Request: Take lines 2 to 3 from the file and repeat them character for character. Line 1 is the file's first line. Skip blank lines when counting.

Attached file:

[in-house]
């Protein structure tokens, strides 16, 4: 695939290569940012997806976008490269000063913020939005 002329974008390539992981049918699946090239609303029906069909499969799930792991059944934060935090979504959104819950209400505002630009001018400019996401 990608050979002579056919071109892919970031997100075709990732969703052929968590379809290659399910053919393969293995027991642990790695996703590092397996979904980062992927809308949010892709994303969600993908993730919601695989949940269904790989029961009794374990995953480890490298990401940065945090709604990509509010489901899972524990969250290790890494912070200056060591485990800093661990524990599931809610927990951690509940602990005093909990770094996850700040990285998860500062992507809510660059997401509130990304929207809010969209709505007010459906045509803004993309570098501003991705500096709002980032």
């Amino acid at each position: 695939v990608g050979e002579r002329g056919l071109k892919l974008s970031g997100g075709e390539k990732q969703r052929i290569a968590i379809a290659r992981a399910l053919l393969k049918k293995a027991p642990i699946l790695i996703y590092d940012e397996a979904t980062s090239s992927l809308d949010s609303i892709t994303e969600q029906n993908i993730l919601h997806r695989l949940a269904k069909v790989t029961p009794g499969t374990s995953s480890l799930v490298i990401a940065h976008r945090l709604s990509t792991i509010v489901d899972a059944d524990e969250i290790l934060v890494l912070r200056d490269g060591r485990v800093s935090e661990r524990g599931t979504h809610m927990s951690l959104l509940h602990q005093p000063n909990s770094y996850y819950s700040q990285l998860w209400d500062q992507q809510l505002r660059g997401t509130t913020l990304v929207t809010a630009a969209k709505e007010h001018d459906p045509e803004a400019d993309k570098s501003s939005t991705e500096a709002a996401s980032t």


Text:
């Protein structure tokens, strides 16, 4: 695939290569940012997806976008490269000063913020939005 002329974008390539992981049918699946090239609303029906069909499969799930792991059944934060935090979504959104819950209400505002630009001018400019996401 990608050979002579056919071109892919970031997100075709990732969703052929968590379809290659399910053919393969293995027991642990790695996703590092397996979904980062992927809308949010892709994303969600993908993730919601695989949940269904790989029961009794374990995953480890490298990401940065945090709604990509509010489901899972524990969250290790890494912070200056060591485990800093661990524990599931809610927990951690509940602990005093909990770094996850700040990285998860500062992507809510660059997401509130990304929207809010969209709505007010459906045509803004993309570098501003991705500096709002980032």
């Amino acid at each position: 695939v990608g050979e002579r002329g056919l071109k892919l974008s970031g997100g075709e390539k990732q969703r052929i290569a968590i379809a290659r992981a399910l053919l393969k049918k293995a027991p642990i699946l790695i996703y590092d940012e397996a979904t980062s090239s992927l809308d949010s609303i892709t994303e969600q029906n993908i993730l919601h997806r695989l949940a269904k069909v790989t029961p009794g499969t374990s995953s480890l799930v490298i990401a940065h976008r945090l709604s990509t792991i509010v489901d899972a059944d524990e969250i290790l934060v890494l912070r200056d490269g060591r485990v800093s935090e661990r524990g599931t979504h809610m927990s951690l959104l509940h602990q005093p000063n909990s770094y996850y819950s700040q990285l998860w209400d500062q992507q809510l505002r660059g997401t509130t913020l990304v929207t809010a630009a969209k709505e007010h001018d459906p045509e803004a400019d993309k570098s501003s939005t991705e500096a709002a996401s980032t």